In this study, Pseudomonas putida BSP9 isolated from rhizosphere of Brassica juncea was investigated for its plant growth promoting and biosurfactant producing activities. The isolate showed the ability to produce indole acetic acid, siderophore, phosphate solubilization activity and was an efficient producer of biosurfactant. Purification (of the biosurfactant) by thin layer chromatography (TLC) and further characterization by Fourier transform infrared spectroscopy (FTIR) revealed that biosurfactant produced by the isolate belonged to the glycolipid category, which is largely produced by Pseudomonas sp. In addition, liquid chromatography-mass spectroscopy (LC-MS) analysis showed the presence of a mixture of six mono-rhamnolipidic and a di-rhamnolipidic congeners, confirming it as a rhamnolipid biosurfactant. Bioformulations were developed using BSP9 and its biosurfactant to check their impact on promoting plant growth in B. juncea. It was noted from the study that bioformulations amended with biosurfactant (singly or in combination with BSP9) resulted in enhancement in the growth parameters of B. juncea as compared to untreated control. Maximum increment was achieved by plants inoculated with bioformulation that had BSP9 plus biosurfactant. The study also suggested that growth promotion was significant up to a threshold level of biosurfactant and that further increasing the concentration did not further enhance the growth parameter values of the plant. The study proves that novel bioformulations can be developed by integrating plant growth promoting rhizobacteria (PGPR) and their biosurfactant, and they can be effectively used for increasing agricultural productivity while minimizing our dependence on agrochemicals. Full article
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Open AccessArticle
Genetic Diversity of Fusarium oxysporum f. sp. cubense, the Fusarium Wilt Pathogen of Banana, in Ecuador
Plants 2020, 9(9), 1133; https://doi.org/10.3390/plants9091133 - 01 Sep 2020
Abstract
The continued dispersal of Fusarium oxysporum f. sp. cubense Tropical race 4 (FocTR4), a quarantine soil-borne pathogen that kills banana, has placed this worldwide industry on alert and triggered enormous pressure on National Plant Protection (NPOs) agencies to limit new incursions. [...] Read more.
The continued dispersal of Fusarium oxysporum f. sp. cubense Tropical race 4 (FocTR4), a quarantine soil-borne pathogen that kills banana, has placed this worldwide industry on alert and triggered enormous pressure on National Plant Protection (NPOs) agencies to limit new incursions. Accordingly, biosecurity plays an important role while long-term control strategies are developed. Aiming to strengthen the contingency response plan of Ecuador against FocTR4, a population biology study—including phylogenetics, mating type, vegetative compatibility group (VCG), and pathogenicity testing—was performed on isolates affecting local bananas, presumably associated with race 1 of F. oxysporum f. sp. cubense (Foc). Our results revealed that Foc populations in Ecuador comprise a single clonal lineage, associated with VCG0120. The lack of diversity observed in Foc populations is consistent with a single introduction event from which secondary outbreaks originated. The predominance of VCG0120, together with previous reports of its presence in Latin America countries, suggests this group as the main cause of the devastating Fusarium wilt epidemics that occurred in the 1950s associated to the demise of ‘Gros Michel’ bananas in the region. The isolates sampled from Ecuador caused disease in cultivars that are susceptible to races 1 and 2 under greenhouse experiments, although Fusarium wilt symptoms in the field were only found in ‘Gros Michel’. Isolates belonging to the same VCG0120 have historically caused disease on Cavendish cultivars in the subtropics. Overall, this study shows how Foc can be easily dispersed to other areas if restriction of contaminated materials is not well enforced. We highlight the need of major efforts on awareness and monitoring campaigns to analyze suspected cases and to contain potential first introduction events of FocTR4 in Ecuador. Full article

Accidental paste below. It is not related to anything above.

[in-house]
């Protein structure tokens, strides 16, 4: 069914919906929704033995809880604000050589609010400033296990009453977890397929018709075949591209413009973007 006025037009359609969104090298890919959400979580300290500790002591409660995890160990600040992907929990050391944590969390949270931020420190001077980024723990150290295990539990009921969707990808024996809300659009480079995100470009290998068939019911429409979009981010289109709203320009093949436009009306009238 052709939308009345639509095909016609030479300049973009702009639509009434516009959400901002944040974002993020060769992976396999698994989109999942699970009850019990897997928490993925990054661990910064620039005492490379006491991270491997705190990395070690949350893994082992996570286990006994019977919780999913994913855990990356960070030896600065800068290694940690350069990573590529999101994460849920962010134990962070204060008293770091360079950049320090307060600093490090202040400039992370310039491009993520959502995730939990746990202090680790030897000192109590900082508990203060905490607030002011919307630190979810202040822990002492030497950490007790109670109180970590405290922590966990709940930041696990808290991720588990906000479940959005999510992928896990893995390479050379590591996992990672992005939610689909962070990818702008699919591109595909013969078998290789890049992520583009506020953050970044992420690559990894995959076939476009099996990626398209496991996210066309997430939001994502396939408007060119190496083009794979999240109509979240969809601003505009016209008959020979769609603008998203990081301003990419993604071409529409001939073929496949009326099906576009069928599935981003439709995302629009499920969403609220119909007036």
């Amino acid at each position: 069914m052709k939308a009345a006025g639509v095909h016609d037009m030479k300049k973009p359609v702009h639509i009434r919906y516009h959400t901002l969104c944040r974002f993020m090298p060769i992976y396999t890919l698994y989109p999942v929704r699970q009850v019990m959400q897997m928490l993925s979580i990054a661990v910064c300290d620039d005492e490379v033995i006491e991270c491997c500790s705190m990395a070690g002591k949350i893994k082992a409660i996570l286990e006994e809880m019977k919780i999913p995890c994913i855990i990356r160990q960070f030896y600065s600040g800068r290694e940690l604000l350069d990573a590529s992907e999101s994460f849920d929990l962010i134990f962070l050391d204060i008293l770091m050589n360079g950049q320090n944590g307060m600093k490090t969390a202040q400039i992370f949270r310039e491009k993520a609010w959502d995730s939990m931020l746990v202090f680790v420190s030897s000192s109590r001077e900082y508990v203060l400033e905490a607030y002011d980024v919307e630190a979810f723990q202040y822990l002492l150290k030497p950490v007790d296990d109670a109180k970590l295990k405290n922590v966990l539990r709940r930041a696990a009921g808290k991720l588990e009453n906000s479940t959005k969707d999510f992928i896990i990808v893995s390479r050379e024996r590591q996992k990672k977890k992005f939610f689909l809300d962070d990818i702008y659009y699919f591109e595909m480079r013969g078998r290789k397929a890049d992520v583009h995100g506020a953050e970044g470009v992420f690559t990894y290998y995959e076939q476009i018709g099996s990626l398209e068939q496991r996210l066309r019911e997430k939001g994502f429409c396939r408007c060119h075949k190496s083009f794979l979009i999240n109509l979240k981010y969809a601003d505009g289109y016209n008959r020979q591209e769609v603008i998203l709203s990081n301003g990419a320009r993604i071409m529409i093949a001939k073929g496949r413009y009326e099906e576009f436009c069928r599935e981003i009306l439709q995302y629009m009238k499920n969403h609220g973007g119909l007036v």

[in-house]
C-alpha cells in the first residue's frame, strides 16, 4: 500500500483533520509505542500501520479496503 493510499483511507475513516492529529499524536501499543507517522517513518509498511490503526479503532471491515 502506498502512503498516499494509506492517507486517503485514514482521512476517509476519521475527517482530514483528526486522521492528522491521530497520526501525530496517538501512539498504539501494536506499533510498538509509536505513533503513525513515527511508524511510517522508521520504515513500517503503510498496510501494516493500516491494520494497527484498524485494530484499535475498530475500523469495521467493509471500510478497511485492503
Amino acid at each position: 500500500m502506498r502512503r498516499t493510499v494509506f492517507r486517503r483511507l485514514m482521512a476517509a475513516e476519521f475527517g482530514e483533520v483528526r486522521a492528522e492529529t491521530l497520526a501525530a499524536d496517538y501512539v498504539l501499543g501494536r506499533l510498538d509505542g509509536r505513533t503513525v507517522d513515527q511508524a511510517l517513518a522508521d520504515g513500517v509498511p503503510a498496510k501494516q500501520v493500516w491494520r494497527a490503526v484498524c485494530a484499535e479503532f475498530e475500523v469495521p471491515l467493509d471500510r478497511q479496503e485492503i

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Open AccessArticle
Screening for Resistance in Farmer-Preferred Cassava Cultivars from Ghana to a Mixed Infection of CBSV and UCBSV
Plants 2020, 9(8), 1026; https://doi.org/10.3390/plants9081026 - 13 Aug 2020
Abstract
Cassava brown streak disease (CBSD) caused by the Cassava brown streak virus (CBSV) and Ugandan cassava brown streak virus (UCBSV) is a threat to cassava production in Africa. The potential spread of CBSD into West Africa is a cause for concern, therefore screening [...] Read more.